Male-Female Wage Differentials in Botswana
Masedi Motswapong ()
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Masedi Motswapong: Botswana Institute for Development Policy Analysis
No 76, Working Papers from Botswana Institute for Development Policy Analysis
This paper examines the wage differential between males and females in Botswana. It uses two methods; the quantile regression model and the unconditional quantile decomposition method. Using the quantile regression models, the paper demonstrates that returns to education are significantly different between males and females. Private returns to education for both tend to increase as we move up the education level and from lower part of the wage distribution (10th percentile) to higher parts with females getting higher returns. Furthermore, applying the unconditional quantile decomposition regression model, there is evidence that females are paid less than their male counterparts throughout the wage distribution and the gap increases as we move from lower levels to higher levels. Results show that there is no evidence of the “sticky floor” effect and there is the “glass ceiling” effect in our labour market implying that there may be few females in leadership positions. The policy implications of the study are that continuing to invest in human capital development is crucial for Botswana and there is also a need to value females’ work and attract males in highly feminised sectors.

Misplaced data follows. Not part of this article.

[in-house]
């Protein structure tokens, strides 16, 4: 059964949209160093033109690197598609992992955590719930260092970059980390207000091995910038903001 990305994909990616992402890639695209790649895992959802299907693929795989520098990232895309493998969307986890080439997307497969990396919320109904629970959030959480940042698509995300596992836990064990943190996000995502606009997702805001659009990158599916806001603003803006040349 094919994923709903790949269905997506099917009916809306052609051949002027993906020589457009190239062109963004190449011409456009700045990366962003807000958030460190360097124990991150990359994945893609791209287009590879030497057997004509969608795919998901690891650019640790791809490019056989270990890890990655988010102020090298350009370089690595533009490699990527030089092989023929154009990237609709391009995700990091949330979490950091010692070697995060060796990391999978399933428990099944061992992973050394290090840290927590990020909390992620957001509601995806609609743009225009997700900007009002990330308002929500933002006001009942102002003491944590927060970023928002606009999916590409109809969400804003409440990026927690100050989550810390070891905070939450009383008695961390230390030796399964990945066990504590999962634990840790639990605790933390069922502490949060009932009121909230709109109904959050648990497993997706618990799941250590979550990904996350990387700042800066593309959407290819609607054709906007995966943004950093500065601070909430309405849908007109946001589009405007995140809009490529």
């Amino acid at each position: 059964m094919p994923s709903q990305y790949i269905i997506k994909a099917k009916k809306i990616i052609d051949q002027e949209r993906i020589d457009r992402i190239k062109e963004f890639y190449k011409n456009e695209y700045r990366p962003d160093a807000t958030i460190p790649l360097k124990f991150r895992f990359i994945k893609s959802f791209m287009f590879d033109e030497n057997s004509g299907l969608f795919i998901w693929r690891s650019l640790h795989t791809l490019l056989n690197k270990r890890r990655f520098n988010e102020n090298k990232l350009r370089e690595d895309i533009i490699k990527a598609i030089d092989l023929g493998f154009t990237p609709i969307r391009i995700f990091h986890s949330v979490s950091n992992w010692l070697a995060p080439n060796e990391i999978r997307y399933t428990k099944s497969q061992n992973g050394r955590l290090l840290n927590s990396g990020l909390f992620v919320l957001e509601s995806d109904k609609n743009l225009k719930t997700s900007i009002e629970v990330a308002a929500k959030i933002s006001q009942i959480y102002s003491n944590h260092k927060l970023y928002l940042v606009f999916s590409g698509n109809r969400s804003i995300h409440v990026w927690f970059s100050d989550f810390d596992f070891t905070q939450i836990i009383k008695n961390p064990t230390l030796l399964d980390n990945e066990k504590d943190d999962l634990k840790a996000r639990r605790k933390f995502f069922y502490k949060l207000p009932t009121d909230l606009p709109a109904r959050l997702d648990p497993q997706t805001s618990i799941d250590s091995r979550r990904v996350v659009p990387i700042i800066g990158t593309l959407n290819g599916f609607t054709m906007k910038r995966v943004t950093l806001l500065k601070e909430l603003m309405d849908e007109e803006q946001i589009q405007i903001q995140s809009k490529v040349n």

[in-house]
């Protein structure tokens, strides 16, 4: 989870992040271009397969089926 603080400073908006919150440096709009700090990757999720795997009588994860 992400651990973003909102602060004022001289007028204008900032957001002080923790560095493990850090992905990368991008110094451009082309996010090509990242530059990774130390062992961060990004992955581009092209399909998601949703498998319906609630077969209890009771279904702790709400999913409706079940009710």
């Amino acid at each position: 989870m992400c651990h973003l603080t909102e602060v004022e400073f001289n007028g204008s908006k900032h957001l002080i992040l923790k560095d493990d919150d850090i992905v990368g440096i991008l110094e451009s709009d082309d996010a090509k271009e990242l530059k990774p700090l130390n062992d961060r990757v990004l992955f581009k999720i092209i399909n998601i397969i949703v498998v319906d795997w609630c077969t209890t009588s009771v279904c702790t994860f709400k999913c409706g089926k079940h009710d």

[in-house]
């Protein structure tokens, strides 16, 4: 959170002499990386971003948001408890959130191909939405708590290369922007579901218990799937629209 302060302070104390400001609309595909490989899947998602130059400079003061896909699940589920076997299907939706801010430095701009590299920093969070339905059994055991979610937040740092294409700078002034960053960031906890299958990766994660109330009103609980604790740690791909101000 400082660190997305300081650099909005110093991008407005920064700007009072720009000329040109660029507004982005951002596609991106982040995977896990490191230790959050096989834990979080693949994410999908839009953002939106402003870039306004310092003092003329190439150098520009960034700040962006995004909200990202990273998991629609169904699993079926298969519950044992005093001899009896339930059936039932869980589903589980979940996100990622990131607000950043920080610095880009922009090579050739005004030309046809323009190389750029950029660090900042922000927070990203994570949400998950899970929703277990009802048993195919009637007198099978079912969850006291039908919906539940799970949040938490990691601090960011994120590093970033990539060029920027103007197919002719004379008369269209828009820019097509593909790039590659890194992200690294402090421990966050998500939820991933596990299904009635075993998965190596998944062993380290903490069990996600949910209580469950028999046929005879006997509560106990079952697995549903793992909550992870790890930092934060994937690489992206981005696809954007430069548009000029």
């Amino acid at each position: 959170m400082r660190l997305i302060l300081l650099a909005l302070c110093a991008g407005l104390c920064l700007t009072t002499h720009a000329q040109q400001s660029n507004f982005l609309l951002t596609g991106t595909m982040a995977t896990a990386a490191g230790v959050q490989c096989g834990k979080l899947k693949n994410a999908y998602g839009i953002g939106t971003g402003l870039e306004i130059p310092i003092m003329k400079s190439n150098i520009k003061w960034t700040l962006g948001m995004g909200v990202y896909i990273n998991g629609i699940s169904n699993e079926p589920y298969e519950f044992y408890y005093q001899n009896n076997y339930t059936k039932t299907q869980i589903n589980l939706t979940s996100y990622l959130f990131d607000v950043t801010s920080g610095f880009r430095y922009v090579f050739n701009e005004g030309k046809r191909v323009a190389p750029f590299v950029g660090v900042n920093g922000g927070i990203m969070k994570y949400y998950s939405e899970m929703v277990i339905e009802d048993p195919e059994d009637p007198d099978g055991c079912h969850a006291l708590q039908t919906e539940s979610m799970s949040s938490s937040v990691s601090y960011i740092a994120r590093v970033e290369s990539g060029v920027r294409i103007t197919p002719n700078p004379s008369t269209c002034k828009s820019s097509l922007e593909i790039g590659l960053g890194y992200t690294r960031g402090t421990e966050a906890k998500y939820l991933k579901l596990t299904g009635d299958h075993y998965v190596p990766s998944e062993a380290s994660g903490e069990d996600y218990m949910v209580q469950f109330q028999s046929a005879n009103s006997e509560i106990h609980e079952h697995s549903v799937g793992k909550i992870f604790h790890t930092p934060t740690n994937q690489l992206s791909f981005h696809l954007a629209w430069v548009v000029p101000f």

Keywords: Wage differentials; gender and wages; returns to education; Quantile regression; Unconditional quantile decomposition; Botswana (search for similar items in EconPapers)
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